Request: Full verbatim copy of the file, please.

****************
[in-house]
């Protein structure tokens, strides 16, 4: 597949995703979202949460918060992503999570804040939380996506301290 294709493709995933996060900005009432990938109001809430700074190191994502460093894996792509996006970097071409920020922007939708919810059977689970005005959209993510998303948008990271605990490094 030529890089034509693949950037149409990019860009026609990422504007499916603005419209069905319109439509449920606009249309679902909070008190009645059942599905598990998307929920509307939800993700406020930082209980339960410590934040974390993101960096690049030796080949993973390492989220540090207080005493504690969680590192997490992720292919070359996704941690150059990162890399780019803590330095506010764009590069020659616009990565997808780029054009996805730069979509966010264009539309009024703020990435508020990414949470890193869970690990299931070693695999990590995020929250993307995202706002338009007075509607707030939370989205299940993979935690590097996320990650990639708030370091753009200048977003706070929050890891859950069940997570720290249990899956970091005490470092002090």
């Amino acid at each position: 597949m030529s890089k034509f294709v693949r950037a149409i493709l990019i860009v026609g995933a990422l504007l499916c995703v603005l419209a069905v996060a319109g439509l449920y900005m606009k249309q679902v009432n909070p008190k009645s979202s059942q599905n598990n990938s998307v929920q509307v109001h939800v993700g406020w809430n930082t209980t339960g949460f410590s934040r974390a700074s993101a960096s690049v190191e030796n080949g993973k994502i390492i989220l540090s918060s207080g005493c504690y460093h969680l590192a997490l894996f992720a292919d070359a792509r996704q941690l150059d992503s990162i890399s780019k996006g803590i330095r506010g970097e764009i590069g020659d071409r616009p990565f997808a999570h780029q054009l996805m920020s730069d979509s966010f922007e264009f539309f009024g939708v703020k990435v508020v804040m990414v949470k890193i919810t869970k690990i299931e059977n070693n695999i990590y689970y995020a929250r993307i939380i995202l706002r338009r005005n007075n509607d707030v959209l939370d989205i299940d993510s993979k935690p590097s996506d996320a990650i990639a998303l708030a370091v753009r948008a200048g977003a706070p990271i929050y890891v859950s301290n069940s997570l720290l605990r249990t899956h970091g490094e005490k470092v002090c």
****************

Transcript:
[in-house]
């Protein structure tokens, strides 16, 4: 597949995703979202949460918060992503999570804040939380996506301290 294709493709995933996060900005009432990938109001809430700074190191994502460093894996792509996006970097071409920020922007939708919810059977689970005005959209993510998303948008990271605990490094 030529890089034509693949950037149409990019860009026609990422504007499916603005419209069905319109439509449920606009249309679902909070008190009645059942599905598990998307929920509307939800993700406020930082209980339960410590934040974390993101960096690049030796080949993973390492989220540090207080005493504690969680590192997490992720292919070359996704941690150059990162890399780019803590330095506010764009590069020659616009990565997808780029054009996805730069979509966010264009539309009024703020990435508020990414949470890193869970690990299931070693695999990590995020929250993307995202706002338009007075509607707030939370989205299940993979935690590097996320990650990639708030370091753009200048977003706070929050890891859950069940997570720290249990899956970091005490470092002090």
């Amino acid at each position: 597949m030529s890089k034509f294709v693949r950037a149409i493709l990019i860009v026609g995933a990422l504007l499916c995703v603005l419209a069905v996060a319109g439509l449920y900005m606009k249309q679902v009432n909070p008190k009645s979202s059942q599905n598990n990938s998307v929920q509307v109001h939800v993700g406020w809430n930082t209980t339960g949460f410590s934040r974390a700074s993101a960096s690049v190191e030796n080949g993973k994502i390492i989220l540090s918060s207080g005493c504690y460093h969680l590192a997490l894996f992720a292919d070359a792509r996704q941690l150059d992503s990162i890399s780019k996006g803590i330095r506010g970097e764009i590069g020659d071409r616009p990565f997808a999570h780029q054009l996805m920020s730069d979509s966010f922007e264009f539309f009024g939708v703020k990435v508020v804040m990414v949470k890193i919810t869970k690990i299931e059977n070693n695999i990590y689970y995020a929250r993307i939380i995202l706002r338009r005005n007075n509607d707030v959209l939370d989205i299940d993510s993979k935690p590097s996506d996320a990650i990639a998303l708030a370091v753009r948008a200048g977003a706070p990271i929050y890891v859950s301290n069940s997570l720290l605990r249990t899956h970091g490094e005490k470092v002090c």